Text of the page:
Great photography is a mixture of luck and skill. It is important to know how to work your camera, and to recognize some basic photography terms. It is also important to have your camera nearby at all times, as you never know when the perfect moment for a picture will present itself. If your regular camera is too large to carry around, such as a single lens reflex (SLR) camera, consider getting a smaller digital camera to carry around with you to prevent missed opportunities. Knowing photography techniques can also improve the outcome of your pictures.
Great photographs are achieved by getting close to your subject. Not only are these shots easier to focus, but it gets rid of all the distracting background elements. This photography technique is one of the simplest ways to make a huge improvement in your picture taking skills. The exception to this is for shots where the background is part of the scene. Remember the rule of thirds; before taking a picture, mentally divide the scene into three rows and three columns. The main focus of the shot should be centered or artistically placed. There should be elements placed to move the viewer's sight from one section of the picture to the other.
Learn about camera speeds and exposure times. Know how to use the manual settings on your camera. Knowing when to use a higher or lower aperture, for example, can make a huge difference in how your pictures turn out. Play around with these settings to get creative shots from what could be run-of-the-mill subjects. Most cameras allow for photography techniques such as slower shutter speeds and smaller amounts of light coming in. These small changes can make a big difference.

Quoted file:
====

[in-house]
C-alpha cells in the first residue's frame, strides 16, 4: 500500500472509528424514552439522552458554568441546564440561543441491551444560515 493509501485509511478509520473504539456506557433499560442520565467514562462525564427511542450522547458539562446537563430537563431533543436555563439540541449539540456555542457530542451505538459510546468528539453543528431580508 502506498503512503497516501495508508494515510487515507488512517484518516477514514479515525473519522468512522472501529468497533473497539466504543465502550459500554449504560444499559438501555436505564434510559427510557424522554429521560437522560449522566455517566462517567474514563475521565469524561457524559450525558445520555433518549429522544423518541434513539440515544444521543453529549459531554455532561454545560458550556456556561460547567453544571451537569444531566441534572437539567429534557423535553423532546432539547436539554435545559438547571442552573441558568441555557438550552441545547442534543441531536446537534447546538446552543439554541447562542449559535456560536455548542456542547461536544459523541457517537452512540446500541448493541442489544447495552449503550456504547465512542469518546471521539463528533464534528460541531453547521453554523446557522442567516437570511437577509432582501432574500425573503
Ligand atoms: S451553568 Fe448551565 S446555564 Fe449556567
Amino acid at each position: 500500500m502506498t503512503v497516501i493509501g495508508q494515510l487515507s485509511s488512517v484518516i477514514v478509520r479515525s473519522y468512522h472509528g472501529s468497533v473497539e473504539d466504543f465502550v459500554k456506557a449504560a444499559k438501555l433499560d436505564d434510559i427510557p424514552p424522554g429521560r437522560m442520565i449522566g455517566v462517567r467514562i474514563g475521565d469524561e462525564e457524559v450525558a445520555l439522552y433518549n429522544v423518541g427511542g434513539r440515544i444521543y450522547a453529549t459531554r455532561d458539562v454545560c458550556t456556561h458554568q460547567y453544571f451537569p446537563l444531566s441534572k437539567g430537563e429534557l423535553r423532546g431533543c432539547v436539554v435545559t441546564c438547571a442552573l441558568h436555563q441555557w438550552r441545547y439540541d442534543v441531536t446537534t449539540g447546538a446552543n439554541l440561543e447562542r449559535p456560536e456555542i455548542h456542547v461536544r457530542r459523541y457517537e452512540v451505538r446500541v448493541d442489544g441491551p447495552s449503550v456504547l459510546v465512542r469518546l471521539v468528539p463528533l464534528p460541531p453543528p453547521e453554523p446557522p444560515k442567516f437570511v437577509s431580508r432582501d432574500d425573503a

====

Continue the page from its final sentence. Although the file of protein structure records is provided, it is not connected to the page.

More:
Take pictures in the mornings or evenings, or on overcast days, to get the best lighting for outdoor shots. Use light coming in from a window for indoor shots. Set up extra lighting when necessary. If the lighting is too strong, the picture will be either too dark or washed out. The harsh light during the middle of the day is too bright for most types of photography.
Live action pictures show movement and the activities of daily life. Get pictures of your subjects while they go about their regular tasks. They will be more relaxed and natural, and you will end up with better pictures. Try to take your shots from the subject's level. For children, this will usually mean getting down low to get the best perspective.
Use a tripod. Movement can blur images, especially when you are using a longer exposure time. A tripod allows you to keep the camera still during the shot, preventing blurring. For do-it-yourself family portraits, this also allows you to get into the picture. A tripod will also allow you to focus on composing the picture, and setting the camera accordingly, without worrying about holding the camera with one hand while doing everything else with the other. This is especially useful when you are using a remote flash.
Take the obvious pictures, but also take the less obvious ones. For example, everyone expects a picture of a new baby cuddled in its mother's arms. A less obvious picture is of the child's tiny feet compared to its parents' hands, or of the infant's fingers curled around her daddy's fingers. The less obvious pictures are more artistic, and also provide perspectives that other pictures may not capture.
Knowing basic photography techniques and tips can make a difference in how well your photographs turn out. It is important to experiment with new methods until you feel comfortable enough to use them in regular situations. Digital cameras are great for this, because you get instant feedback on how the picture turned out and can make adjustments accordingly for the next shot. It is important to keep building on your knowledge of photography techniques. There are always new tips and tricks to learn that can improve your picture taking skills.